This is the second book of Wijnberg that I review. The first one I got as a present, this one I bought myself. Wijnberg is a young (1982), Dutch philosopher and active column-author who writes about current events and current society, mostly the Dutch. The title of this new book translates something like “and my host is Plato”, it is a reference to the author’s appearance on television and how he hopes things might be some time. This new book is again filled with essays that he wrote before, many of which are also available on his website. They are ordered a little and a relatively lengthy introduction preceeds them. Wijnberg likes to write about the Dutch politics of today and the populistic politician Geert Wilders in particular, but the scope of subjects is wider in this book, especially towards the end. Scientology, raising children, the ‘sexualising society’, technology and Darwin’s theories, to name a few. All essays are about 5 pages. In these 5 pages Wijnberg manages to put a subject in an historical perspective and give an alternative way of looking at it. Since he has done that hundreds of times, he is (as noone I know) able to do that. This makes this book again a very easy and very thoughtprovoking read. Since there are way too many subjects here, it is impossible to give you an idea of what this book is like, so let me just very shortly summerise one of the essays. The essay “Obama and the tyranny of the weak” starts with Obama’s right on health insurance. The gigantic discussion this bill rose, is ununderstandable for a European because here health insurance has been secured for many many years. Wijnberg uses this subject to explain the fundamental difference between the American Democrates and the Republicans. Republicans base themselves on philosophers as Charles de Montesquieu (1689-1755) and think that the government has to interfere with the lives of individuals as little as possible. The obligation to have a health insurance is an illicit interference of the government, since freedom for a Republican is freedom from force. Democrats, on the other hand, think that freedom of the individual increases when the government helps them, with a health insurance that they would normally be denied for example. Taken to the extreme, for the Republicans the norm are the strong/rich, for the Democrates the weak. There is more to say about it, but just to show how the author explains things and gives something to think about.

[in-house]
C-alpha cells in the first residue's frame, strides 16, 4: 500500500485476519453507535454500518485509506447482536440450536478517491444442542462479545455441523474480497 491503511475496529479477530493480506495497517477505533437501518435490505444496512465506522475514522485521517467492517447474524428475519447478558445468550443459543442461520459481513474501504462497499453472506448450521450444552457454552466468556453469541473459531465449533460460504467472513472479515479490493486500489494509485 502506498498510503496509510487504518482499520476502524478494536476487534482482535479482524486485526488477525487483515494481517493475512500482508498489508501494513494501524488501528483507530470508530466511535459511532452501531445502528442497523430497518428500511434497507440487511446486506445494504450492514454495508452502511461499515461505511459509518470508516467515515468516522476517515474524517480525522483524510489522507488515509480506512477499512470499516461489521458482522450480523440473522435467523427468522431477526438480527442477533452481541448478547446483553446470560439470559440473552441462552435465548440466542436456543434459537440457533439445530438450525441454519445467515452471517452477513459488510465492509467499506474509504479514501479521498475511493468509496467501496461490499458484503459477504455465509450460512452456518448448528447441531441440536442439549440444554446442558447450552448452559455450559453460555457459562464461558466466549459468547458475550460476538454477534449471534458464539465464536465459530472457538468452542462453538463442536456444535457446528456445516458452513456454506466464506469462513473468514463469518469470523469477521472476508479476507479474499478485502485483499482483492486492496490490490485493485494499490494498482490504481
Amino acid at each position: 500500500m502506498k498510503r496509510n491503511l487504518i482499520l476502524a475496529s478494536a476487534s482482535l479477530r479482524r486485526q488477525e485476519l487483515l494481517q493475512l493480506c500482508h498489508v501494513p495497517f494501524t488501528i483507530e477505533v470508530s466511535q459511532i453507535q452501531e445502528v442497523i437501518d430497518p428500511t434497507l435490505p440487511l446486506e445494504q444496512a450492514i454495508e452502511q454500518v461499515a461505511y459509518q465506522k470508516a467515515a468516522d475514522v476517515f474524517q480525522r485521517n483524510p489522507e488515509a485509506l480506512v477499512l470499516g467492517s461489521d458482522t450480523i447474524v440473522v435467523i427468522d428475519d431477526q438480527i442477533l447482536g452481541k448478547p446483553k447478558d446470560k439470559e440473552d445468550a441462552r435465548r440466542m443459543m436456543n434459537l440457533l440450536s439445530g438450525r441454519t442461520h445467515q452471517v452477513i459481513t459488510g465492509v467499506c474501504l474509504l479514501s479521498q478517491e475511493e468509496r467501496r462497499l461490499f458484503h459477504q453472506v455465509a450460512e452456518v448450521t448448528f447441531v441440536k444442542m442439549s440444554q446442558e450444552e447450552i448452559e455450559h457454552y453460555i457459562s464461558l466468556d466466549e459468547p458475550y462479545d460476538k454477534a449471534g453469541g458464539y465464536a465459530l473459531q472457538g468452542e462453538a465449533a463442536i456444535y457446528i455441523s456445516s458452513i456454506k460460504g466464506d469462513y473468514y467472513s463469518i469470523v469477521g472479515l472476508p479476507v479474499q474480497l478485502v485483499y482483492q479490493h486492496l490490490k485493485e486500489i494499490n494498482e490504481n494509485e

Only available in Dutch though and one thing that would be nice for a future book is a real book with subjects not touched in 5 pages, but rather something more in depth.
2010 De Bezige Bij, isbn 978023458418

Gods Of The Blood * Mattias Gardell (2003)

There are reasons to say that this is a book I should better not read/review and to say that I should. “The pagan revival and white separatism” is the subtitle and I would not want to raise the suggestion that these two have anything incommon. On the other hand it might be helpfull to know what certain people think and (ab)use so I know what to stay away from. But of course there always is the morbid curiosity. A book about extreme political right heathens. In his “few words on terminology” Gardell writes:

Some of the heathens categorized as “racist” in this study would probably object to the label due to the negative connotations associated with the concept in contemporary mainstraim discourse. […] In this book, then, the term racist is detached from any moral assumptions and simply signifies a person who believes that mankind may be classified into any given number of “races” that “by nature” differ from each other not only in physical but also in mental and moral qualities […]

p. 29
There we have it again, a scholar uses a term which has a certain meaning in the minds of the common man, applies it in his own way, but from the more common perspective the link with certain politics is already made. This will not be very helpfull for the ‘heathen community’. But Gardell shows himself realistic and clear in his classifications. An example:

While not a supremacist, Moynihan does see a connection between genetics and spirituality along the lines of the ethnic Asatrúers. To the extent that metagenetics is a racial philosophy, Moynihan may qualify as a racist, but, again, ethnocentric spirituality should not be confused with Aryan revolutionary activities. There is a world of difference between the Wotansvolk and Blood Axis projects, a lack of correspondence both parties readily acknowledge.

p. 303